This article is part of a series around bridging synchronous and asynchronous learning, including guides on direct instruction, questioning and discussion, learning activities, and assessment and feedback. To learn more about the basis for synchronous and asynchronous learning, see our guide here.
Assessments can serve multiple important purposes. They can help instructors evaluate student learning after a learning experience, and they can also be used to provide ongoing feedback to students and instructors to help them monitor and improve learning during the experience. Here we focus on a few assessment goals that may seem especially challenging in online environments. Many of these tips can be implemented across synchronous, asynchronous, and hybrid course structures.
Challenge: Monitor student learning and provide opportunities for assessment and feedback
Instructors have found it important to integrate frequent and varied opportunities for student assessment and feedback, which are key to understanding learner needs (Interview with Victor Lee). Satisfaction with online courses that included student assessment in Spring 2020 reached 68 percent compared to 50 percent for courses without this feature (Digital Promise, 2020).
- Implement frequent quizzes or other assessments (Digital Promise, 2020), rather than a few high stakes assessments. For example, include weekly essays or collaborative projects with different components to be submitted each week
- Scaffold assignments – use small weekly assignments that promote understanding and prepare students for in-depth class discussions, which may build to larger projects/assignments (Lunch-n-Learn Student Voices Panel, June 15, 2020)
- Use weekly exit tickets to check in on students, collect anonymous feedback, and assess how students are doing in class and emotionally (Lunch-n-Learn Instructor Panel #2, May 27, 2020)
- Send out weekly surveys (e.g. using Google Forms, Qualtrics, Poll Everywhere, Canvas quiz or Zoom polls) to gauge student understanding of content as well as their feelings about the class and their broader academic, emotional and mental wellbeing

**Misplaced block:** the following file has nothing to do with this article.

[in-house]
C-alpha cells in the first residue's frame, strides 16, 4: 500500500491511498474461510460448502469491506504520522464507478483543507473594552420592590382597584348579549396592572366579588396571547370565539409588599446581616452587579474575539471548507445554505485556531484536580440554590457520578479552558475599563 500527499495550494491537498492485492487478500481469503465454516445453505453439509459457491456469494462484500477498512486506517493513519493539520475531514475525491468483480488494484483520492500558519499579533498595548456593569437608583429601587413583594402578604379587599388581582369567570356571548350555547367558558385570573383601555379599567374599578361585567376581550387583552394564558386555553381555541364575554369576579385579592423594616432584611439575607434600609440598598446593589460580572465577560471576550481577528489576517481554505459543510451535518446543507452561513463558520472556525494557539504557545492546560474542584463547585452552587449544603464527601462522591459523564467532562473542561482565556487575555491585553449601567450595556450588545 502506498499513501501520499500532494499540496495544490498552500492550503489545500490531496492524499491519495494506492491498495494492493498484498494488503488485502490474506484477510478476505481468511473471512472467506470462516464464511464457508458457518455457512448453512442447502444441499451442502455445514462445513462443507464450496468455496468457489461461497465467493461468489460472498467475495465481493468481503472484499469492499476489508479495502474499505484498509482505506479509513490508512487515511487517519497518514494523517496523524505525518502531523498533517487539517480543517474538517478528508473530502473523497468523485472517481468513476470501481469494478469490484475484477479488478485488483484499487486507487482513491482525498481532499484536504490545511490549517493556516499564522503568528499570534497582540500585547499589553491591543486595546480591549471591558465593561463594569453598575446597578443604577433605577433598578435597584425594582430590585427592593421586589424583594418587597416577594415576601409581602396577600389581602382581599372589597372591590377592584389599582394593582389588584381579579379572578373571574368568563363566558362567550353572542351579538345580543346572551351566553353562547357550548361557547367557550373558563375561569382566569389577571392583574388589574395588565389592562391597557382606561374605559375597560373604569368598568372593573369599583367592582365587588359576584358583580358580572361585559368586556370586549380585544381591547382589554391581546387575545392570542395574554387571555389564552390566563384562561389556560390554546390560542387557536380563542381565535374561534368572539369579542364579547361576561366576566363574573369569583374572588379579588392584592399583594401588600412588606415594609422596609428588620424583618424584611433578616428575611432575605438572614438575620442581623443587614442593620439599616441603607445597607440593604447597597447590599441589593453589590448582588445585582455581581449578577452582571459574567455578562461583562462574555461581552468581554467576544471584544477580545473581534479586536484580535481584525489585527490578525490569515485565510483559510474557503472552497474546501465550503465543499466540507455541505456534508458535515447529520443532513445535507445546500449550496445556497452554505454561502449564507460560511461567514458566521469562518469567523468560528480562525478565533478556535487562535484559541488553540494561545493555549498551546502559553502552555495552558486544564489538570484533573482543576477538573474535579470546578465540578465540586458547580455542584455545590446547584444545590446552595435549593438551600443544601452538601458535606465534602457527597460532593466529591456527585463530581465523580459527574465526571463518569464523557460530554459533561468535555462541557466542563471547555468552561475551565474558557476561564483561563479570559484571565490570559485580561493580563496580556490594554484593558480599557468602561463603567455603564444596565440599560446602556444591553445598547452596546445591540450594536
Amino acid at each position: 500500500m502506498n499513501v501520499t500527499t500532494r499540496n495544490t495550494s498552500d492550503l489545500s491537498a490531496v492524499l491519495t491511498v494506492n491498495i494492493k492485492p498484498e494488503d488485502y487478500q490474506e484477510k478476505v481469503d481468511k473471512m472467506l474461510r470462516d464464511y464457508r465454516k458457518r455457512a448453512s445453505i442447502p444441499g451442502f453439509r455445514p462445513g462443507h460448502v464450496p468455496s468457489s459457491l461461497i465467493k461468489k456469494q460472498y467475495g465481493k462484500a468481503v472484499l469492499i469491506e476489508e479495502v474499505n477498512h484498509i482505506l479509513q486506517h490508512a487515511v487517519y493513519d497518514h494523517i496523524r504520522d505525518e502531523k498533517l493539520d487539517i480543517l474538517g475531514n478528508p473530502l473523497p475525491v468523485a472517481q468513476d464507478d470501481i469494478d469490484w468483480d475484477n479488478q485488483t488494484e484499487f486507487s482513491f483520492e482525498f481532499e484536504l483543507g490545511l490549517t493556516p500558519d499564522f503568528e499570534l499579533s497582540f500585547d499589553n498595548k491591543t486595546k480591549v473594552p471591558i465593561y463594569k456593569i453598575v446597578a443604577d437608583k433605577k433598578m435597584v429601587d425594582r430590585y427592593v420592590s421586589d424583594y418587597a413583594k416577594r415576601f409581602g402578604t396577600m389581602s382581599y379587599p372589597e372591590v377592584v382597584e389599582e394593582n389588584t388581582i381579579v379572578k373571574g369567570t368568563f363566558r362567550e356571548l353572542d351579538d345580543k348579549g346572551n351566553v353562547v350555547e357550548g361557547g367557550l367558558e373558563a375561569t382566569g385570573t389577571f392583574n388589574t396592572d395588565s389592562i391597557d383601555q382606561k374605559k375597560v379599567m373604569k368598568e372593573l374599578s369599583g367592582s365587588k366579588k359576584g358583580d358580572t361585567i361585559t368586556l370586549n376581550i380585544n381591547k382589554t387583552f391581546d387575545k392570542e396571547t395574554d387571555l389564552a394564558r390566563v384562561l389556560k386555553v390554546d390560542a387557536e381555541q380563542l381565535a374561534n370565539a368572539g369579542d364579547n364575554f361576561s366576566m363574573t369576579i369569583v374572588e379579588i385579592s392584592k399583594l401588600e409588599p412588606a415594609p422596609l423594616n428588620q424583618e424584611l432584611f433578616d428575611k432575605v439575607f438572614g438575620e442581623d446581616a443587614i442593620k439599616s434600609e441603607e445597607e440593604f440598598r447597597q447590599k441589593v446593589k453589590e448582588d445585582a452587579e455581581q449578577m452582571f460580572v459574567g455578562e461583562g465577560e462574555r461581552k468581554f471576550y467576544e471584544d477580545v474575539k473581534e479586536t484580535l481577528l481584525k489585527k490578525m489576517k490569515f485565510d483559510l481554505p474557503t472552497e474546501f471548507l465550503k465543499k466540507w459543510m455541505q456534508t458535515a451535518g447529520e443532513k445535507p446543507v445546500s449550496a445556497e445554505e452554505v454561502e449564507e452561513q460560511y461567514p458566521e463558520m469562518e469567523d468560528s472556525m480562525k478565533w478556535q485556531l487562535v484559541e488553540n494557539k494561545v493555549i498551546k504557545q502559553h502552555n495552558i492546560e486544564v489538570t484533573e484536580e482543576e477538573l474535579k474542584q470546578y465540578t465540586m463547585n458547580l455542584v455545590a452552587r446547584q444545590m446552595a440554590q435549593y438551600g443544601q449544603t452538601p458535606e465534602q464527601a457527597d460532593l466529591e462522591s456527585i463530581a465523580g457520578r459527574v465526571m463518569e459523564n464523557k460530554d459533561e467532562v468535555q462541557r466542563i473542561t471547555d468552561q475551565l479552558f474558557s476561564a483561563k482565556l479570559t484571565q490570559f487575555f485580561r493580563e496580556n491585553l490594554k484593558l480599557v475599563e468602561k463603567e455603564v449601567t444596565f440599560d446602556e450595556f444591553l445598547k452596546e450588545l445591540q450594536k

- Adapt course content and structure based on student feedback
- Integrate questions into live or prerecorded lectures to gauge student understanding
- Hold 3-minute discussions in-between content blocks, in which you invite students to summarize and ask questions on what they have learned so far. This interaction both promotes student engagement and allows instructors to check students’ understanding before moving on to the next topic. This way, you can monitor student learning and tailor your teaching accordingly (Lunch-n-Learn-Universal Design for Learning, May 21, 2020)
Challenge: Understand which students or small groups most need your help
- Use the information flow from the digital tools like Google Slides, Mural, or Jamboard to gather feedback about student learning and decide which breakout room you should join:
- In the example below (using Google Slides), you can see all three breakout rooms working on the assigned task. Group # 1 is on track, whereas group $ 2 has not started the task, and group # 3 shows a misconception. Based on this information flow you know that, for now, you should focus your attention on helping groups # 2 and # 3.
- Use diagnostic assessments to structure student collaborative work. Have students take assessments online and use these (or iReady) to divide students into small groups that instructors can then work with for a couple of hours (NewSchools Webinar, 2020)
- Focus on assessing student well-being through individual check-ins via email, during office hours, or by conducting surveys (Lunch-n-Learn Instructor Panel #2, May 27, 2020)
Challenge: Focus on process and prioritize growth in student thinking
- Ask students to reflect on their learning journey to promote the integration of information. You can do this through assignments requiring students to express what they have learned and what they still need to learn. (Digital Promise, 2020; Interview with Jo Boaler)
- Ask students to ‘write down a letter to yourself and think about some of the ideas you’ve got from this course, and add any boosting messages you want to give yourself.’ (Interview with Jo Boaler)
- Ask HS-H.Ed students:
- ‘What have you learned and what are you thinking about?
- ‘What questions do you have?’
- ‘Write down for somebody who wasn’t here what the main messages from the lesson were’
- Provide high weight to student engagement. Base part of evaluation on substantive engagement around ideas or the effort that went into the product or project. (Lunch-n-Learn Instructor Panel #2, May 27, 2020)
- Grade attendance, participation, and contributions. Choose a system and communicate it to the students to keep track (Chou, 2002). For example: there is software that provides reports about sent chat messages, student attendance to live lessons, viewed videos, duration, pauses by each student.
- Provide explicit assessment rubrics. If you are using a Learning Management System such as Canvas or Blackboard, you can include the rubric in the SpeedGrader
- Leave room for student creativity as part of the assessment. Give students choices and freedom in assessment, include creativity in your assessment rubric (GSE instructors)